Julia Eccleshare paints a depressing picture of the future of public libraries in an article for The Guardian:
“They need more borrowers and yet, one of their biggest problems, in my experience, is that ‘borrowing’ is not a readily understood modern concept, however well-embedded it was in Carnegie’s day.”
Why are so many books never returned? (Or stolen, as they quaintly said in Carnegie’s day.) Eccleshare thinks this is a symptom of today’s free-access-to-everything society. But is a change in culture really to blame?
Theft has been the bane of public libraries since they opened. What’s more, science fiction writers and fans have done some of the pilfering, and been none too shy about admitting it.
Harlan Ellison told fans at a LASFS banquet in 1970 that as a boy he stole the entire Encyclopedia Britannica from the library one volume at a time, smuggling them under his shirt. He was only caught at the end when he tried to take the Worldbook and Gazeteer on the same day.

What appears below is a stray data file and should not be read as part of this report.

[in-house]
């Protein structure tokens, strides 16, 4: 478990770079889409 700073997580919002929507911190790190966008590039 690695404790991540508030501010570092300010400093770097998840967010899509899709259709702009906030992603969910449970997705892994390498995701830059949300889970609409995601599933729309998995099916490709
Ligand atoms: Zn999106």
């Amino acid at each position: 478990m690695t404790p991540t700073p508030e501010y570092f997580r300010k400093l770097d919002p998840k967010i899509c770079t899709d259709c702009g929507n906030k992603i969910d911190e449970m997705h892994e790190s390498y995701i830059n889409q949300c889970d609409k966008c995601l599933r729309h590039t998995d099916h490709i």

Then, my local library hosted a science fiction discussion group when I was in high school. The librarian told us that the book most often stolen from the branch was Mein Kampf. While she was out of the room, two of the members of the group agreed, yes, that’s how they’d acquired their copies. (Yipes!)
So has this long-term problem actually gotten worse? Or has the effect only been intensified by the real cause of the libraries’ plight, dwindling financial support for book purchases by public libraries? I would infer that to be the case after reading Jerry Pournelle’s observations on Chaos Manor that he could formerly rely on libraries accounting for thousands of hardcover sf sales, but no longer.
It would be interesting to know whether the suspected change in public behavior has really happened. It may simply be that libraries suffering thefts don’t have the same liberty to replace stolen books.
[Thanks to John Mansfield and the CBA News for the links.]